DANIELEWSKI: You know, I spend a long time on my books. So "House Of Leaves" took me 10 years. "Only Revolutions" took me six, you know, very solitary years. And this one has been in the works for nine years. So it began very much like the little creature that Xanther finds as this tiny, sleeping, you know, near-moribund thing, and then began to awaken in a way that surprised me, you know?

And I thought, well, you know, it could be two books - could be three. But as the organization of the characters, the voices of the characters, the life of the characters began to possess me, then it acquired a certain pace. It acquired a certain direction, a certain arc and probably impossible to conceive had it not been for the sudden efflorescence of great television - you know, in looking at the five seasons of "The Wire" or, you know, the wild speculations of "Battlestar Galactica." Certainly "Mad Men," certainly "The Sopranos," certainly "Breaking Bad" - these visual novels that have come into our living rooms and bedrooms and they tell a story in much greater detail and with much greater patience.

And I began to see that it also made sense from my point of view as a creator, in that "House Of Leaves" was very much about a film. "Only Revolutions" is very much about music. And this is about a television series - just a long-form investment in the future.

And it is a book that requires, like a television series, an audience. You know, this cannot be sustained by grants, which I've never gotten one. This cannot be sustained by, you know, the publisher alone, you know? If the readers don't turn out for it, if the ratings aren't high enough, this will not see, you know, a conclusion.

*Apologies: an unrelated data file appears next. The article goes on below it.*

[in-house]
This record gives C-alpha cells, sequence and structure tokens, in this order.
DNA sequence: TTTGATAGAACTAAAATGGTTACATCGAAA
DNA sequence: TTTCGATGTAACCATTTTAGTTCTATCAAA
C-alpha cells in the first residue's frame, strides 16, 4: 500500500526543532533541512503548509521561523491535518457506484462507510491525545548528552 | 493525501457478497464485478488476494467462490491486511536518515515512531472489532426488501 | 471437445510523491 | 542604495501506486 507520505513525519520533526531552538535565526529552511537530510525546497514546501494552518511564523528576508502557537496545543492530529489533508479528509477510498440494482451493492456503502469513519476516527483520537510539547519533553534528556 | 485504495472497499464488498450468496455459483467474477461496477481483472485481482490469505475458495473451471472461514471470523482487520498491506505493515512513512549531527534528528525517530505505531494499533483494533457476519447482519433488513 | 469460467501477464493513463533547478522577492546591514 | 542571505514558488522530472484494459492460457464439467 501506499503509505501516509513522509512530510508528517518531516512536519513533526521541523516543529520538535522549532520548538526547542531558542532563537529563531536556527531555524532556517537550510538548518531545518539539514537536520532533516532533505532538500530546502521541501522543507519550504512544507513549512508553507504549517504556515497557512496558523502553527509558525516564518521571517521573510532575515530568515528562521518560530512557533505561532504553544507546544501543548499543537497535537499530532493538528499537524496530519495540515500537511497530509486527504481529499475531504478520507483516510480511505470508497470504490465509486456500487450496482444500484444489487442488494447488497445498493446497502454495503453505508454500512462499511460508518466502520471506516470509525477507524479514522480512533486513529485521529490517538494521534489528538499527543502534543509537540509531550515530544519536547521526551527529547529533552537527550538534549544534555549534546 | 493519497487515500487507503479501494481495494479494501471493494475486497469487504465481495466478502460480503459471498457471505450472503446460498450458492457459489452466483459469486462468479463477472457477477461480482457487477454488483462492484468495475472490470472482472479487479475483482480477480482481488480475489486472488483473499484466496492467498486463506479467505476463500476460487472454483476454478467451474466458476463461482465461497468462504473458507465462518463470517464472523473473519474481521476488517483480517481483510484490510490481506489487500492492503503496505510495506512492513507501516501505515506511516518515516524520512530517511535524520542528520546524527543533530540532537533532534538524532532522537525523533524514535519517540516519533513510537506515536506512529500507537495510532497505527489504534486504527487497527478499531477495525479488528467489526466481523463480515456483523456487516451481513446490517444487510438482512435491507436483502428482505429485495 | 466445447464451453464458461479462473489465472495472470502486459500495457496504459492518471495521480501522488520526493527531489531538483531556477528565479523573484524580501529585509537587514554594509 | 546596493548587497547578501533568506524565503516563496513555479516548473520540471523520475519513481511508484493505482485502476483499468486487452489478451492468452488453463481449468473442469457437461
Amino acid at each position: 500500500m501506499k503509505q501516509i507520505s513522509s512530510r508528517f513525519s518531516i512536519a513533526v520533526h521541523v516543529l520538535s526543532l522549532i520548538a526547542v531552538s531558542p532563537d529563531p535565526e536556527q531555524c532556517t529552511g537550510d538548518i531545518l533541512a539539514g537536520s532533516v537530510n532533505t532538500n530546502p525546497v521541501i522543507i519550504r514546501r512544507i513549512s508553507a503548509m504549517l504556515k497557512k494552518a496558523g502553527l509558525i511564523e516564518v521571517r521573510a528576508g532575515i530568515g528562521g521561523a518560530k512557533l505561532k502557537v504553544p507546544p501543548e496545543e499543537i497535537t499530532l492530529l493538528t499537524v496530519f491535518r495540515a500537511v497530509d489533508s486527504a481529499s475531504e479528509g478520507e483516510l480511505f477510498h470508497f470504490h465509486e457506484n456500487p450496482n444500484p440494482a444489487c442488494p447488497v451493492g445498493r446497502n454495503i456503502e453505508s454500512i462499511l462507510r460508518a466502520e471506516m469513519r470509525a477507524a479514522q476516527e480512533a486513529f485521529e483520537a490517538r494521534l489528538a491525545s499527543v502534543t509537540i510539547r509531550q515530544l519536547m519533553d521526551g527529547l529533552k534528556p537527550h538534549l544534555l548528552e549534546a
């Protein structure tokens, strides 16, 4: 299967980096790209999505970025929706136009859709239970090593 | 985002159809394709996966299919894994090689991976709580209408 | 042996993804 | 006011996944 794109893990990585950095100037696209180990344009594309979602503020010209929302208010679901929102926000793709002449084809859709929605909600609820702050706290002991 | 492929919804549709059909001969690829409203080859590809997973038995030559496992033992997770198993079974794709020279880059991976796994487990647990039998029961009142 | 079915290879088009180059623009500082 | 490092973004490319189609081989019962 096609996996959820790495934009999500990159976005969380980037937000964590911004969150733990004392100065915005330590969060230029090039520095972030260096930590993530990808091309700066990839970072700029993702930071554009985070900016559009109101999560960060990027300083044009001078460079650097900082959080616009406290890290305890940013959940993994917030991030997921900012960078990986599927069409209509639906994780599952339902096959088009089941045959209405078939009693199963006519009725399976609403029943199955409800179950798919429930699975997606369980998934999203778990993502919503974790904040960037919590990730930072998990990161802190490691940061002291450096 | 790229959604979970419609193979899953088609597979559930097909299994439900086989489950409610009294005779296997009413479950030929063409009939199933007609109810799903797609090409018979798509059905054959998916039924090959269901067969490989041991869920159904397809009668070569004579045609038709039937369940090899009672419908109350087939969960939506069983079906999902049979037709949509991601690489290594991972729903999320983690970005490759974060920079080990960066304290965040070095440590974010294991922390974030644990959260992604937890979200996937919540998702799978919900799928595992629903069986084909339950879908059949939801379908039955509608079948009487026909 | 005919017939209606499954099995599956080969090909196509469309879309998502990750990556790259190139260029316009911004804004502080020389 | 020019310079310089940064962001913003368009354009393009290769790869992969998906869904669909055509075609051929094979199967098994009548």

RATH: Do you - so how far are you into this now? You have 27 projected. How far have you written?

DANIELEWSKI: Well, I have 10 volumes. But in writing the tenth, I began to - I understood intimately how to re-write the first. So now I'm going back and - it was literally a page one re-write for Volume 1, and Volume 2 was the same. And it's - we're looking at about two volumes a year, possibly three volumes a year.

And so now I'm in the middle of - I'm finishing Volume 2 so it's print-ready for the presses, at the same time as I am now beginning to wade into Volume 3, as I am in the middle of speaking with you and getting ready for a tour for Volume 1. So it's pretty constant.

RATH: When Dickens was serializing his novels, people used to send him suggestions and that kind of thing. Do you think you're going to get some useful feedback?

DANIELEWSKI: We'll find out.


DANIELEWSKI: I wonder. If, you know - if this continues, then perhaps I'll be lucky enough to get invited back and we can sort of discuss where we started here and what it looked like, you know, 3 volumes later - or four. We'll see.

RATH: Mark Danielewski's new book - it's the first of 27 volumes. It's called "The Familiar" and it's out on Tuesday. Mark, it's been a real pleasure speaking with you. Thank you.

DANIELEWSKI: Thank you so much.